Have you heard it said that everything in Linux is a file? That is largely true, and that’s why the ability to manipulate files is crucial to mastering Linux Fu.

One thing that makes a Linux filesystem so versatile is the ability for a file to be many places at once. It boils down to keeping the file in one place but using it in another. This is handy to keep disk access snappy, to modify a running system, or merely to keep things organized in a way that suits your needs.

There are several key features that lend to this versatility: links, bind mounts, and user space file systems immediately come to mind. Let’s take a look at how these work and how you’ll often see them used.


There are two kinds of links: hard and soft (or symbolic). Hard links only work on a single file system (that is, a single disk drive) and essentially makes an alias for an existing file:

ln /home/hackaday/foo /tmp/bar

If you issue this command, the file in /home/hackaday/foo (the original file) and the file /tmp/bar will be identical. Not copies. If you change one, the other will change too. That makes sense because there is only one copy of the data. You simply have two identical directory entries. Note the order of the arguments is just like a copy command. the File foo is the original file and the new link you’re creating is called bar.

These are not super useful because they do require the files to be on the same file system. They can also be hard to maintain since it is not always obvious what’s going on internally. Using the -l option (that’s a lower case ‘L’) on an ls command shows the number of links to a particular file. Usually, this is one, although directories will have more because each .. reference from a subdirectory will count as a link as well as the actual entry (.) and the entry in the parent directory. If you want to find all the hard links that are the same, you’ll need to search the file system (use find and check out the -samefile option).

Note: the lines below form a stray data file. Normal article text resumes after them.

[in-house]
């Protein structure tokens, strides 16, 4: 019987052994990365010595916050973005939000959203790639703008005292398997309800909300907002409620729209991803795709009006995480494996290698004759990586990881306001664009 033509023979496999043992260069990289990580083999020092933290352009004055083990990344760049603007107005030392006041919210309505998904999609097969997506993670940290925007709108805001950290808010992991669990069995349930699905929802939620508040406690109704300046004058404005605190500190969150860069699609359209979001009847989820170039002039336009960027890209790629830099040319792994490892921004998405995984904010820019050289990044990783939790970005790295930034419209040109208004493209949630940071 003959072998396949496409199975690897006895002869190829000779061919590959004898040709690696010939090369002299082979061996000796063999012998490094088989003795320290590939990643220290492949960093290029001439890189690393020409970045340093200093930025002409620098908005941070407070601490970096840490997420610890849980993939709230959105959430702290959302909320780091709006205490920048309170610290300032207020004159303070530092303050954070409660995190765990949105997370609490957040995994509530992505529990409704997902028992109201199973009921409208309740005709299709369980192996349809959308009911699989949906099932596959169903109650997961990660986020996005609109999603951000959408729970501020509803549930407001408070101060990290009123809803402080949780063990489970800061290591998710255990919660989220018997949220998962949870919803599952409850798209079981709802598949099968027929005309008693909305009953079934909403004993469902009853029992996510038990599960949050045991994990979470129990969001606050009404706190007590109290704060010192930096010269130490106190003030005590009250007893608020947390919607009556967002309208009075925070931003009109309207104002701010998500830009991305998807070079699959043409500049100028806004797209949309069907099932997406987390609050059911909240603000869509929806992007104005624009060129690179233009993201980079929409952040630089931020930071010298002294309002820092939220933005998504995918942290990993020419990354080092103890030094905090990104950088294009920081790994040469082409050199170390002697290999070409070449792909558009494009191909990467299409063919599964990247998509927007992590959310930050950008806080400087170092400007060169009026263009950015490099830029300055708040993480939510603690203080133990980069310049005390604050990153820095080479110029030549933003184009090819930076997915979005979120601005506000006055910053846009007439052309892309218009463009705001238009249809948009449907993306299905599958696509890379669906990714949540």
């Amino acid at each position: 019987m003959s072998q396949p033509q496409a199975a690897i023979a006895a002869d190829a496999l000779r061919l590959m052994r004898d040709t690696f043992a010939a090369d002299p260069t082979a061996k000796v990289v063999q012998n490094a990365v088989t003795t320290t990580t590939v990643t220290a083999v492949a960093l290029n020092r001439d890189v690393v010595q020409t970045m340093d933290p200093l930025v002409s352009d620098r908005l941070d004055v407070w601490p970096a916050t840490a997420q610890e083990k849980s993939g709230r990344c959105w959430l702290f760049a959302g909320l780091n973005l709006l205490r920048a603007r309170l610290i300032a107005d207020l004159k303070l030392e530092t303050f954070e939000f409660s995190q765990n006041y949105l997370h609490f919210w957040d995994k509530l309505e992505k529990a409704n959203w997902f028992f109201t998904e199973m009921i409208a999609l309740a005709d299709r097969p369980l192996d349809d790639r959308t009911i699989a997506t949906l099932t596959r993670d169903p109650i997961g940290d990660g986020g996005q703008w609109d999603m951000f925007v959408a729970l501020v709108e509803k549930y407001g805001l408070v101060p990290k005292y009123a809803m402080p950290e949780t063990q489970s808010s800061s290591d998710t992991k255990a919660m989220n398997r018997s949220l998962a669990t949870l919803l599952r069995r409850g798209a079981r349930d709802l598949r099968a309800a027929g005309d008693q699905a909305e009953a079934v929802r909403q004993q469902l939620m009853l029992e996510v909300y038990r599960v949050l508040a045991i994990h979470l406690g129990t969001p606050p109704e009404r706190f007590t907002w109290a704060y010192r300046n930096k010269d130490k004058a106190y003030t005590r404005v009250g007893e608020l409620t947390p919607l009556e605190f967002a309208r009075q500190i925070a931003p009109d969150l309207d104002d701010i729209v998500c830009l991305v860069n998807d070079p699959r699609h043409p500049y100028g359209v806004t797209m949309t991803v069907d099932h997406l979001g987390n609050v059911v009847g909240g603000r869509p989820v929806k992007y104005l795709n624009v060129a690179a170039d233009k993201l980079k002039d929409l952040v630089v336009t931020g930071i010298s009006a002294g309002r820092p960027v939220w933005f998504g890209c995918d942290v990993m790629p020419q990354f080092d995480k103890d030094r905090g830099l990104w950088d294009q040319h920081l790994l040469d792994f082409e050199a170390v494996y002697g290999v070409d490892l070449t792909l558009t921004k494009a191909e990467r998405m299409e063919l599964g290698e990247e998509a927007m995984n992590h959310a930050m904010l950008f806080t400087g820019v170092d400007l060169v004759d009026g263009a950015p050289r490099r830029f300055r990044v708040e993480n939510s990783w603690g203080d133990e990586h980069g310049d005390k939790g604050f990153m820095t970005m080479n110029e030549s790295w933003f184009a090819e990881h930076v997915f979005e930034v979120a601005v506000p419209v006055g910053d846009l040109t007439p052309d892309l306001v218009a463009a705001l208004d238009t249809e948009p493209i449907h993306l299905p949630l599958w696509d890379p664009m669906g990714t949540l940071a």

Symbolic links are much more useful since they can span file systems. Essentially, a symbolic link or symlink is just a file that contains the name of another file. The file system knows that when you work with that file, you really mean the referenced file. The command to create is the same, with a single option added:

ln -s /home/hackaday/foo /tmp/bar

A complete directory list shows symbolic links very clearly. There are a few things you have to watch for. First, you can create circular links even though the tools try to detect that and prevent it. In other words, fileA might refer to fileB which refers to fileC that refers back to fileA. Linux will eventually stop after a certain number of indirections to prevent this from taking out the computer.

Another issue is that the target file might not exist. This could happen, for example, when you delete the original file. Finding all the symlinks requires a search of the file system, just like hard links, so it is not easy to find these broken links.

What is it good for? Imagine you have a working directory for a PCB router. There is a temporary directory in that working directory called scratch. You notice that disk I/O to the scratch directory is eating up most of the execution time of the program. You could use a symlink to easily point the scratch directory to a RAM disk or a solid state disk drive to improve performance.